Patterson praises his defense as TCU keeps playoff hopes alive
The adversity faced by this year’s TCU defense might not be seen again in a decade, maybe longer. Rarely do multiple season-ending injuries strike like they have the Horned Frogs.
Yet No. 3-ranked TCU remains undefeated. While it has lived dangerously, narrowly escaping with road wins at Texas Tech and Kansas State last week, the Frogs’ defense, with several players forced into positions they’ve never played before, has actually gotten stronger in the second half of games.
Kansas State rolled up 35 first-half points for an 18-point lead, but managed just 10 points in the second half that allowed the Frogs’ explosive offense to complete TCU’s largest come-from-behind win since 2005.
"What we’ve got to do is start ballgames like that,” Patterson said Monday during the Big 12 coaches conference call. “If we can start games like we started against Texas, then you’re going to have a chance to slow some people down. If not, it’s going to be the same kind of things at the end of ballgames we’ve already dealt with for the last month.”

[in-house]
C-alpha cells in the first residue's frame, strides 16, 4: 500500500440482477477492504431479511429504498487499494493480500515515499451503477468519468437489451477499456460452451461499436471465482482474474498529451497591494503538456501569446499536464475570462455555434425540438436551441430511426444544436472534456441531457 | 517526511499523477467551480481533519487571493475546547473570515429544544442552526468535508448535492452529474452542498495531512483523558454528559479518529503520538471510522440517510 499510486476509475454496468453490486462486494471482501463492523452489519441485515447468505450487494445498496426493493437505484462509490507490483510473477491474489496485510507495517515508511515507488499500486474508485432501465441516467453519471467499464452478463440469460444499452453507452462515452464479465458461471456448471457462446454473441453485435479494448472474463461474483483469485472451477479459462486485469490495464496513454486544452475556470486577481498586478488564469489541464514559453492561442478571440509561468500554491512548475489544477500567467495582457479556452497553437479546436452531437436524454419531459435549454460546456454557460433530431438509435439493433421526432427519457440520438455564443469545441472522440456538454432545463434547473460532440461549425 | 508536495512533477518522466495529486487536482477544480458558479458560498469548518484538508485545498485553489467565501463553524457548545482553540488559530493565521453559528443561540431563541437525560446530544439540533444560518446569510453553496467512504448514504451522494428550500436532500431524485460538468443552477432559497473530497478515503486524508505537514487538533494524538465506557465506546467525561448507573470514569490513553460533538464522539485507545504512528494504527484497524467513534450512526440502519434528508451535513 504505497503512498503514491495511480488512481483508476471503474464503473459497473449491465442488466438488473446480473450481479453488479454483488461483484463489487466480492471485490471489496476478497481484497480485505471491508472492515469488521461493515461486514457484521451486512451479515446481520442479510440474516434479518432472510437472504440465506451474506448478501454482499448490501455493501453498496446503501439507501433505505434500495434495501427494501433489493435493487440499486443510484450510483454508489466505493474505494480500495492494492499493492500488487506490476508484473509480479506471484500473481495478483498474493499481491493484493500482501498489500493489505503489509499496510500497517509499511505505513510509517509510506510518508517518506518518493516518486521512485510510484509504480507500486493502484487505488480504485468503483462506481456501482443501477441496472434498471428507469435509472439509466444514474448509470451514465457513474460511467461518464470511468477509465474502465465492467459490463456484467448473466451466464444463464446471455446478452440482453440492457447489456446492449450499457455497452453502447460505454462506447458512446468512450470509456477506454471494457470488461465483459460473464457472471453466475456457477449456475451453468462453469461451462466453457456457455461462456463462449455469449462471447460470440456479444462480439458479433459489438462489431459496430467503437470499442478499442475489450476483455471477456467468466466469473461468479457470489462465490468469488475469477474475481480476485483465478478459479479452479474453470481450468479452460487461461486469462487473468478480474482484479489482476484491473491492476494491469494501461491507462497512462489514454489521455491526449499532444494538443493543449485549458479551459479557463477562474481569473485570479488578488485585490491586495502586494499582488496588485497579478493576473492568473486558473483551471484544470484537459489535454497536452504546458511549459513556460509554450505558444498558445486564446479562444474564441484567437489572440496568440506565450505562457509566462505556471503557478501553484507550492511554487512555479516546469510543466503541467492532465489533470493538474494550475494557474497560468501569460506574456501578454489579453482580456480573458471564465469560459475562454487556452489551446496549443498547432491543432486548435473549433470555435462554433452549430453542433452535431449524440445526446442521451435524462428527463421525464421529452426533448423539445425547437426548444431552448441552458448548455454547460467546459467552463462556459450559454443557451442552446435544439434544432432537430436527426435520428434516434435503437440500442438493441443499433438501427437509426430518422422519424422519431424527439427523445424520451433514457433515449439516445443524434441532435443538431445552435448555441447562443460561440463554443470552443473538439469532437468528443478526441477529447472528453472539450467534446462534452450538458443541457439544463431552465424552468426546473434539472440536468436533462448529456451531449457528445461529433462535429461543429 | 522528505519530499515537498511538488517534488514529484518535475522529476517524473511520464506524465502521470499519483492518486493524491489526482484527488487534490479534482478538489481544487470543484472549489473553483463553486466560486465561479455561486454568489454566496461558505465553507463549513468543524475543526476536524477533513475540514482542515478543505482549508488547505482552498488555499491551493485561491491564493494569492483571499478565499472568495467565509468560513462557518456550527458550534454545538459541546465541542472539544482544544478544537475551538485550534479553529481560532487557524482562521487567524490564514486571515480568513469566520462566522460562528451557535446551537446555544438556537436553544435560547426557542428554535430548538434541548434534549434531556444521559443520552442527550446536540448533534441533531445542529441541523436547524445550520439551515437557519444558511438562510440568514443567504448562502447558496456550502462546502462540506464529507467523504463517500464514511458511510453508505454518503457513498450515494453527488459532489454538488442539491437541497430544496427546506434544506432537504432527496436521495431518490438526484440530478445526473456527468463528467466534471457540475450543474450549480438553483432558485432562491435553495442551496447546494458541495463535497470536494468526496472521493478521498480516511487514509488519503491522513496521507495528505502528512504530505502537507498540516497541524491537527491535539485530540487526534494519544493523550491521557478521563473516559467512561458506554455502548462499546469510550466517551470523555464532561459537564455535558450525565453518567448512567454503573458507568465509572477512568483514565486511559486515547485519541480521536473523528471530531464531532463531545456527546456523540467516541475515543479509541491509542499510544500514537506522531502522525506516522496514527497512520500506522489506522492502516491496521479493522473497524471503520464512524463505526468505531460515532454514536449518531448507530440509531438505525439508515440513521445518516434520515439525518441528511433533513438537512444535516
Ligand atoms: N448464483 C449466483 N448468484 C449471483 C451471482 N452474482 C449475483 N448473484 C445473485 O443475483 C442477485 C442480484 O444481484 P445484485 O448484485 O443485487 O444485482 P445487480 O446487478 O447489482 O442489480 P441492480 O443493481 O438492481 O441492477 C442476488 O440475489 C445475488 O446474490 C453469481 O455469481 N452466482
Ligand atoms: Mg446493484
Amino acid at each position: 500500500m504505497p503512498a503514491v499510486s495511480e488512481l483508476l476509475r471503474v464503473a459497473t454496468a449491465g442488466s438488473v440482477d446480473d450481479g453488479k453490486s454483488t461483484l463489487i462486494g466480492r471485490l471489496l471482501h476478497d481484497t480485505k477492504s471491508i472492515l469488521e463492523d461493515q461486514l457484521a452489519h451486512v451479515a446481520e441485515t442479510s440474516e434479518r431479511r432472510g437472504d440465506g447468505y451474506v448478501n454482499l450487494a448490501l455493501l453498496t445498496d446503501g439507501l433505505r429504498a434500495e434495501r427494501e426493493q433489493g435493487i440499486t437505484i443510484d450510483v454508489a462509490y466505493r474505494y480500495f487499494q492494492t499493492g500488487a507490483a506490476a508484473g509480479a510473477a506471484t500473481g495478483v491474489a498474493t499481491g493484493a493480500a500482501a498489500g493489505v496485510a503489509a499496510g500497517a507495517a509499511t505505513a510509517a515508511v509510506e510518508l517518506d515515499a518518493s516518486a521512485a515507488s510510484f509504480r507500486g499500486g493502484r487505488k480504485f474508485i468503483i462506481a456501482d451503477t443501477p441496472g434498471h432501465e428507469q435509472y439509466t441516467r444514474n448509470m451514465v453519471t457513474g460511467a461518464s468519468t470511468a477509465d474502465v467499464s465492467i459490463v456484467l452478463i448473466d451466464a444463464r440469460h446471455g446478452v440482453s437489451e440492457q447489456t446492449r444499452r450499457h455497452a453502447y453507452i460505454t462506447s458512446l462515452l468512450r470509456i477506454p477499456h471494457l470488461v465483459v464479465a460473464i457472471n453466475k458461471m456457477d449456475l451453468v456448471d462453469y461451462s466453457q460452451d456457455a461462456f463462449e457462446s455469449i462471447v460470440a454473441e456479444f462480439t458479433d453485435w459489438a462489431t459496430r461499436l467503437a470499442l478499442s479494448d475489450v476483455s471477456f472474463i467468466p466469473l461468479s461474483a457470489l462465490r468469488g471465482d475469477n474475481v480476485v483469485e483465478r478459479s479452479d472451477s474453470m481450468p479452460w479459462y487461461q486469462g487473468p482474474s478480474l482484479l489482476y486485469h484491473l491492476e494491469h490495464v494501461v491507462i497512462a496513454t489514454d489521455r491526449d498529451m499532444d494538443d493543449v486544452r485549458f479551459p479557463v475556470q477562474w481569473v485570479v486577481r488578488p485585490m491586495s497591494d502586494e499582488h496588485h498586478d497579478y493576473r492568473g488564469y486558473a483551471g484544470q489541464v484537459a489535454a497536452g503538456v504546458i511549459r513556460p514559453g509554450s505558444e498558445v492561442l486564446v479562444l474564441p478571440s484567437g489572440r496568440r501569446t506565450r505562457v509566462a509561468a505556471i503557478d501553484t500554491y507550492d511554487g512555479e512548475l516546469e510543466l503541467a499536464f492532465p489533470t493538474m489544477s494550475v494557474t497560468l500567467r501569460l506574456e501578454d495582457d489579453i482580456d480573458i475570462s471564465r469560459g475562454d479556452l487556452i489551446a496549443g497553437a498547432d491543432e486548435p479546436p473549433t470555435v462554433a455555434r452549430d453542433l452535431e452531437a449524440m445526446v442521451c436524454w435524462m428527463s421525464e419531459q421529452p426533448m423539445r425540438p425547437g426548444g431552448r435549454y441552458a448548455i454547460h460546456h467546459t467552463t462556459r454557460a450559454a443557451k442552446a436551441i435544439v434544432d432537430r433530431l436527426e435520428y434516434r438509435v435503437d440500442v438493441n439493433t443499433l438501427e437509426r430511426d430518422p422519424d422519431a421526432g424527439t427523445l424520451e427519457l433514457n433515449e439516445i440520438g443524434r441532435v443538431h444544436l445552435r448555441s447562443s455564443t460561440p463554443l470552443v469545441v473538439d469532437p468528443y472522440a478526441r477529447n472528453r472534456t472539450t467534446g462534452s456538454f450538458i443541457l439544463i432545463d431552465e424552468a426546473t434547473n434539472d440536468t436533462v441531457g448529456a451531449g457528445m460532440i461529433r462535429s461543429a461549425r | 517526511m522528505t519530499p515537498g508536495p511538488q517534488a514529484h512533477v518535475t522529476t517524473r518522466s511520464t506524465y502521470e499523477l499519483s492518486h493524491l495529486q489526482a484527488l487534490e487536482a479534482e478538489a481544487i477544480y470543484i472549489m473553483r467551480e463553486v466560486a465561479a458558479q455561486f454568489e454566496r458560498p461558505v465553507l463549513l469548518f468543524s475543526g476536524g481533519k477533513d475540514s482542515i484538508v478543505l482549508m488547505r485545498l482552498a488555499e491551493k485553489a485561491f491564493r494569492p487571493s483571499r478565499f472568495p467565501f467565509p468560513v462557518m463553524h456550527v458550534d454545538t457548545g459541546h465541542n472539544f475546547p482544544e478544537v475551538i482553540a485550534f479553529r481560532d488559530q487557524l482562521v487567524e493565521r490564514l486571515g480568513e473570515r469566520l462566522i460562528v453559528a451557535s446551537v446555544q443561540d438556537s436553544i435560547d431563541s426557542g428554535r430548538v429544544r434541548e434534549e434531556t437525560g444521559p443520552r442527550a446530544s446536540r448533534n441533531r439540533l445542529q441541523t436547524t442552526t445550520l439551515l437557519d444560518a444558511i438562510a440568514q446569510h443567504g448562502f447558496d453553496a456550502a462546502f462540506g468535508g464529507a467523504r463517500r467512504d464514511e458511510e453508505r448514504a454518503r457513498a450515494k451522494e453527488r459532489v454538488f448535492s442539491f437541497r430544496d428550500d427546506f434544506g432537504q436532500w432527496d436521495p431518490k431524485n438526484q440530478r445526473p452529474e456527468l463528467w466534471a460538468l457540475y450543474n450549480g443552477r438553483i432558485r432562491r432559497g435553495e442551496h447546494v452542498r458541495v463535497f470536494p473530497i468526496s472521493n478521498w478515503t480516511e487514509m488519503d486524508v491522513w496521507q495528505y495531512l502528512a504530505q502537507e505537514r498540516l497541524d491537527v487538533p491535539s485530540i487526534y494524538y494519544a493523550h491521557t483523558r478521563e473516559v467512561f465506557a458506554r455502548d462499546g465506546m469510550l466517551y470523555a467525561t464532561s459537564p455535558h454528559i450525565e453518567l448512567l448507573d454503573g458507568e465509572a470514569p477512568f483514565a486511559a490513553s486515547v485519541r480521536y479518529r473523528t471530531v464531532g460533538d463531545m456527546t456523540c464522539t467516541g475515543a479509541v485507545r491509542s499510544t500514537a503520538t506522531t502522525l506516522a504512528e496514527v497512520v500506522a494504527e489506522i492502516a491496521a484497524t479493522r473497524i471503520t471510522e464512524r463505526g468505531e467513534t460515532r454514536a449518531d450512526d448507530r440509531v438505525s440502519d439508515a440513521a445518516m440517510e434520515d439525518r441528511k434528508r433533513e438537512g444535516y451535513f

Two weeks ago, the defense shut out Texas until allowing a late fourth-quarter touchdown in the 50-7 win. TCU has been defensively sharper at home. On the road the Frogs have allowed 114 points in three games as opposed to 51 points in three home games.
Next up on Saturday is another road game at Iowa State, a team Patterson knows has struggled, but will be ready to face the highly ranked Frogs. Patterson though, thinks his club will be ready, too. Typically not one to heap praise upon his players, Patterson has swayed from that protocol with this group because of unforeseen difficulties that have forced it to adjust like never before.
"Everybody sees where we’re ranked,” Patterson said. “We’re going to get everybody’s best shot. That’s why I’ve been proud of my kids. We’ve gotten everybody’s best shot to this point, but they’ve found a way to win it; they’ve found a way to fight back. Some teams, when it’s not going their way, they quit, especially on the road. But these kids, even though they’re young on defense, they’ve found a way to get stops at the end of ballgames.”